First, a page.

“Our experience has shown us that lines of communication are critically important in making sure liens don’t become an issue, particularly in super lien states where real danger exists of losing first lien position to HOA foreclosures. At the end of the day, the associations simply want to be paid what they are owed and servicers want to fulfill their obligations on behalf of their investors. Up until 2011, there was no bridge to connect the divide, but fortunately that is changing.” Thanks Jason!
Don’t think the decline in oil pricing is hurting parts of the economy? Think again. Many companies are shedding employees as low oil prices force energy companies to rein in spending. I am in North Dakota and yesterday drove out to Dickinson, a hub in the oil patch. Frankly things seemed a little quiet…
Recently on my local news the reporter was talking with someone filling up their car at a gas station, when the man said, “gas prices don’t really affect me….I only buy $30 each time I need gas.” I think he was joking….but then again, it takes all kinds. The first time the pump clicked off without charging my credit card $80, a few months ago, I honestly thought there was something wrong with the gas gauge on my car; prices are noticeably lower, and as noted in the commentary recently, state income as measured in Gross State Product, has fallen in a handful of states. When profits start to fall in any sector there’s usually two sure things: no more flavored coffee in the break room, and layoffs are sure to come. Wells Fargo is forecasting this trend. “In dollar terms, Texas is likely to suffer the largest loss. The Lone Star State has by far the largest number of workers in each of the oil- and gas-related industries. However, it does not have the highest concentration of those workers as the state is relatively large and diverse economically. In Texas, only 2.6 percent of workers are employed in oil and gas extraction…By contrast, 6.0 percent of North Dakota’s workers are employed in those three industries, while 5.8 percent of workers in Wyoming are concentrated there.” Diversification is typically a good thing, something lacking in Alaska, Oklahoma, New Mexico and Louisiana, which all have a higher concentration of oil and gas workers than Texas. When employment data is released later this year, contraction in state gas and oil employment is expected.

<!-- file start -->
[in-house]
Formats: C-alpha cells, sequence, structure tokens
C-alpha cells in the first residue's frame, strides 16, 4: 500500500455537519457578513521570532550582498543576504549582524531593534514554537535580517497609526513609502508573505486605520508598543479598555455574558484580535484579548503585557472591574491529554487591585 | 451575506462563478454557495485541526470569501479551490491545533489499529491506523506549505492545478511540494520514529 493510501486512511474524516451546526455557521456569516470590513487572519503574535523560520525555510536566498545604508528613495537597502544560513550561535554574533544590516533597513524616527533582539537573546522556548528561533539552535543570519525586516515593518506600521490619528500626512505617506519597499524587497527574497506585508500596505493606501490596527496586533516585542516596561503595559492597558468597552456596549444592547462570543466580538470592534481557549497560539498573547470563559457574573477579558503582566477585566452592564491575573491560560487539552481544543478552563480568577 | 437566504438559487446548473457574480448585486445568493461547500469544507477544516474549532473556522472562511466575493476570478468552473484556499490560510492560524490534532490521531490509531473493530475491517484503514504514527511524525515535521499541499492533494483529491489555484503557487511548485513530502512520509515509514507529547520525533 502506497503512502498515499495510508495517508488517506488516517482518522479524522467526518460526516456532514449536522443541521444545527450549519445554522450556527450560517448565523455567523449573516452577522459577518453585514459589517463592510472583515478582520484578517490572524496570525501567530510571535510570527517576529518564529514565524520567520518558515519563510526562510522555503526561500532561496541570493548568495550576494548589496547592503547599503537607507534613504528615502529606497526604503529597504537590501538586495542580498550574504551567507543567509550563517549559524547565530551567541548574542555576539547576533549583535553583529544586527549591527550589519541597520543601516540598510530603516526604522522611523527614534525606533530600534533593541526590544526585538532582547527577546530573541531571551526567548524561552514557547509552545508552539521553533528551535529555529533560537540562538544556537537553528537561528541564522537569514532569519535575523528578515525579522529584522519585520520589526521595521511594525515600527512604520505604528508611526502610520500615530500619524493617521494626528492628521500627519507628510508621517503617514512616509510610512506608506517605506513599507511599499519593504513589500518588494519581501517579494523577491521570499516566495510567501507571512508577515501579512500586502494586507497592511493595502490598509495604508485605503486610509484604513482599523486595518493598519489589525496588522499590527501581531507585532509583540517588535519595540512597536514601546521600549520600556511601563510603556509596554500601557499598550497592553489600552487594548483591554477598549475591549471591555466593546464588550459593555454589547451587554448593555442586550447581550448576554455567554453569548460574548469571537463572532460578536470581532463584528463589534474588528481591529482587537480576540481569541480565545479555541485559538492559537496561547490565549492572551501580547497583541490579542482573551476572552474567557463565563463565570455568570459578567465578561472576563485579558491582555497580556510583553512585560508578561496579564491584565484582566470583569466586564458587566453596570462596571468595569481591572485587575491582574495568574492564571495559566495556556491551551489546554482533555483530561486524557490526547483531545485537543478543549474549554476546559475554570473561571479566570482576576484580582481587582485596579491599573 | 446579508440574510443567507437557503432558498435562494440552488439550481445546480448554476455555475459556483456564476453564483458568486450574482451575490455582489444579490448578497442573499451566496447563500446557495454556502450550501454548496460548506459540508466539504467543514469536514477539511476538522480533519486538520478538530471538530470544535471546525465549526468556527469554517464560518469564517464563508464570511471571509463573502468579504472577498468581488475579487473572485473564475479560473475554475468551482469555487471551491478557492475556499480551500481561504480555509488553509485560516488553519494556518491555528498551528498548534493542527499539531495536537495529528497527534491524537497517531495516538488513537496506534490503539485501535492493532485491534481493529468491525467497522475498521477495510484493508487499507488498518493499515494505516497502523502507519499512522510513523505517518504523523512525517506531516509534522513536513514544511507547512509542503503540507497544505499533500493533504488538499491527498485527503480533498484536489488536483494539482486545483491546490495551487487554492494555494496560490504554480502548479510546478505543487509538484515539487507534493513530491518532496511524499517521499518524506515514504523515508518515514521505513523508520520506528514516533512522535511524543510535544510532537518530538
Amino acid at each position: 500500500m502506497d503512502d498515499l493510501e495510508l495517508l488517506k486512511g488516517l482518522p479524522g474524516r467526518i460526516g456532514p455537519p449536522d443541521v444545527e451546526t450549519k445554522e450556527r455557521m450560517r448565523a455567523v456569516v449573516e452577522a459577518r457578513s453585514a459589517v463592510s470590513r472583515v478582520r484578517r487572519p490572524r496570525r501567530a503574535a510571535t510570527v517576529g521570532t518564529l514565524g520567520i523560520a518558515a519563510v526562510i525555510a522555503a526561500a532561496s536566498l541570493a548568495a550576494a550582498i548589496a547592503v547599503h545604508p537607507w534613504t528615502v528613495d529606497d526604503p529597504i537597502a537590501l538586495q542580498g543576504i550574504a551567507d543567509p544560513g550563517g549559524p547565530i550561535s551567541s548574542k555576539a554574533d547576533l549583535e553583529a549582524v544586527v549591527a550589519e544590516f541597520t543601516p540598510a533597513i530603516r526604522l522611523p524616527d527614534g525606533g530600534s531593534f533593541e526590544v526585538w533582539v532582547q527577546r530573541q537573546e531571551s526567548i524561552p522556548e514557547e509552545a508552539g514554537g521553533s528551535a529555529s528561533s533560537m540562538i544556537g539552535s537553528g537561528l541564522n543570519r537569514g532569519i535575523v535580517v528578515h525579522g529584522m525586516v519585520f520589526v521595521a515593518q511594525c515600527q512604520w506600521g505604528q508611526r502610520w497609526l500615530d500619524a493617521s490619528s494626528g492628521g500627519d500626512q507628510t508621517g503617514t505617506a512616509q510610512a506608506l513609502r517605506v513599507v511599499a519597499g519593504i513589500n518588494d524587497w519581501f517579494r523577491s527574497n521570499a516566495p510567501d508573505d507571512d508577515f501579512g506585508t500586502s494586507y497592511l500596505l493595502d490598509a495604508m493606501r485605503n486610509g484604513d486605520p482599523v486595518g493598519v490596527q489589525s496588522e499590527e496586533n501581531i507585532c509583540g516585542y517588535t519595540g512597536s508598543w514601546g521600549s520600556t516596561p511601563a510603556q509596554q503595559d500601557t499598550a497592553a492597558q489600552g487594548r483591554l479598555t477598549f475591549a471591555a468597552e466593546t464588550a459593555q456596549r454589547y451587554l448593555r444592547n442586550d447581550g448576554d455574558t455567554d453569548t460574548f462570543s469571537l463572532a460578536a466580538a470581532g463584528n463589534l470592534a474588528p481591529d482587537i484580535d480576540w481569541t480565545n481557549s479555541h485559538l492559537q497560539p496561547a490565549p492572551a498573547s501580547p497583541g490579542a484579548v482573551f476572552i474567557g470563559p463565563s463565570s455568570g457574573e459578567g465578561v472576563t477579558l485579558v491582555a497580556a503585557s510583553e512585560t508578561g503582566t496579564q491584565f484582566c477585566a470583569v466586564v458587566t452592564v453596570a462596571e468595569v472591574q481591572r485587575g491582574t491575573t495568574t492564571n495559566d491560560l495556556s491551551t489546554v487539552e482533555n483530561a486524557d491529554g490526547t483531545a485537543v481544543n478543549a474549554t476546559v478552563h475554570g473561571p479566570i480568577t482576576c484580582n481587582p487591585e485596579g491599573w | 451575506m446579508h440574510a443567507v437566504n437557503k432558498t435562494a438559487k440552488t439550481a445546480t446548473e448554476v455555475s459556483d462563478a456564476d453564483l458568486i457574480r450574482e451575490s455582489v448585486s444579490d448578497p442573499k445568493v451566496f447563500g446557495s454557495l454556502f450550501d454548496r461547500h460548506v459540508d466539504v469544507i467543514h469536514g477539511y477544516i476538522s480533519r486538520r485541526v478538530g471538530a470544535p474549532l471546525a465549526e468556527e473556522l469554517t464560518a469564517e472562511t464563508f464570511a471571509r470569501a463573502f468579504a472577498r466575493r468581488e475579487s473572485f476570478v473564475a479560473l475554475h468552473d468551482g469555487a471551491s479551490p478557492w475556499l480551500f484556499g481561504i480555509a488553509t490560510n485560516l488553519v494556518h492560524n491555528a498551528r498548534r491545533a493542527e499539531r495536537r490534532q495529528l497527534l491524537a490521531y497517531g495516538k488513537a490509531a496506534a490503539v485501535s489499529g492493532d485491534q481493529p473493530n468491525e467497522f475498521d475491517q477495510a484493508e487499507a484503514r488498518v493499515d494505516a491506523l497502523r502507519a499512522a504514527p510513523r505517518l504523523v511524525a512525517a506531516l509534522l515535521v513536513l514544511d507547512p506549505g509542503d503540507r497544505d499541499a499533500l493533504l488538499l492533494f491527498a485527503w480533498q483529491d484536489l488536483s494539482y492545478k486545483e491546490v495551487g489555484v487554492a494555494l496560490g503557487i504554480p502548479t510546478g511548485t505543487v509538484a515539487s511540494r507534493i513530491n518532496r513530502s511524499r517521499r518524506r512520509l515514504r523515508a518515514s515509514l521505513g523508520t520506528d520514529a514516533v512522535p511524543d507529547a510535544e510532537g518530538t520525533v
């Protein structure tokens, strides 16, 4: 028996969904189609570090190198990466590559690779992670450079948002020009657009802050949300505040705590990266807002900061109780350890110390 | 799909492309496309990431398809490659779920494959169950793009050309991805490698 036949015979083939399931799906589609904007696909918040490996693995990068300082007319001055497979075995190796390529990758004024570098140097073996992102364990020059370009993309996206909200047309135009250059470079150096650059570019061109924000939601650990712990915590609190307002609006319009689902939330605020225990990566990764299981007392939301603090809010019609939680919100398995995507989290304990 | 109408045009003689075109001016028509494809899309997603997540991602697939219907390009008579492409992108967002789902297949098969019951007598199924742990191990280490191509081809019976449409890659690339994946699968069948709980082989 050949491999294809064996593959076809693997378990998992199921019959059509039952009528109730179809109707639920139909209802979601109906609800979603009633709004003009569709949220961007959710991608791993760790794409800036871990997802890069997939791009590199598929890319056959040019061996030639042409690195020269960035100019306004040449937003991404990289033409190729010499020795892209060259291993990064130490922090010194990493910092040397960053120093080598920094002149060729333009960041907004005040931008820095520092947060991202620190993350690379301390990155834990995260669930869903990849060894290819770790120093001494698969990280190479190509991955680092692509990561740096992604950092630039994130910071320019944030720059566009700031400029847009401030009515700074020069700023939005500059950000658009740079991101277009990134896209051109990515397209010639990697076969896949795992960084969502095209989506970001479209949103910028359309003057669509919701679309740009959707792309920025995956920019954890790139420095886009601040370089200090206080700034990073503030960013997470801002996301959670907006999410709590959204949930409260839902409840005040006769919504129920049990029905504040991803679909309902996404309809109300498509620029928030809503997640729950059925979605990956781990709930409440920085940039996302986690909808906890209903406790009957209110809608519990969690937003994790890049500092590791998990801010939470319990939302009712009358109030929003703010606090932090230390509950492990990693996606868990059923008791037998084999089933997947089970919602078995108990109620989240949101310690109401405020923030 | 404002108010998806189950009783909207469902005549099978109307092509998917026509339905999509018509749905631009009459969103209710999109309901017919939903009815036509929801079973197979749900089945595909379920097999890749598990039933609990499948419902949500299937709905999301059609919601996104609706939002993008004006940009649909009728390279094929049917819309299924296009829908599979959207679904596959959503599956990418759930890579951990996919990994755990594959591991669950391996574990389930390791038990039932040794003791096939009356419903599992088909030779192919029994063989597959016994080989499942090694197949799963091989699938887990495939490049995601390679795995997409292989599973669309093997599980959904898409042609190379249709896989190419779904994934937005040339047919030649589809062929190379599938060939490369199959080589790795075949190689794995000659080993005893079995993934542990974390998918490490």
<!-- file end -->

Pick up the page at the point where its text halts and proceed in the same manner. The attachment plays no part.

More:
Oil prices appear to be stabilizing and that’s good for U.S. mortgage markets. Recently Jody Shenn of Bloomberg writes, “Bank of America Corp., which had been warning investors to avoid U.S. government-backed mortgage securities, reversed its call this week. The reason: oil prices are stabilizing.” Yes, oil prices have been falling for over six months, culminating to a seven-year low. The selloff in oil is helping to shrink inflation expectations with people who follow such things (that would be everyone who isn‘t living off-grid in Alaska, by the way). Ms. Shenn continues, “The 10-year Treasury yields dropped to 1.64 percent from 2.17 percent at the start of the year. Average rates on typical new 30-year mortgages dropped to 3.59 percent in the last week, the lowest since May 2013, according to Freddie Mac surveys. With rates lower, refinancing applications from borrowers soared 84 percent in the last three weeks of January compared with the seasonally adjusted average last year, according to Mortgage Bankers Association data.”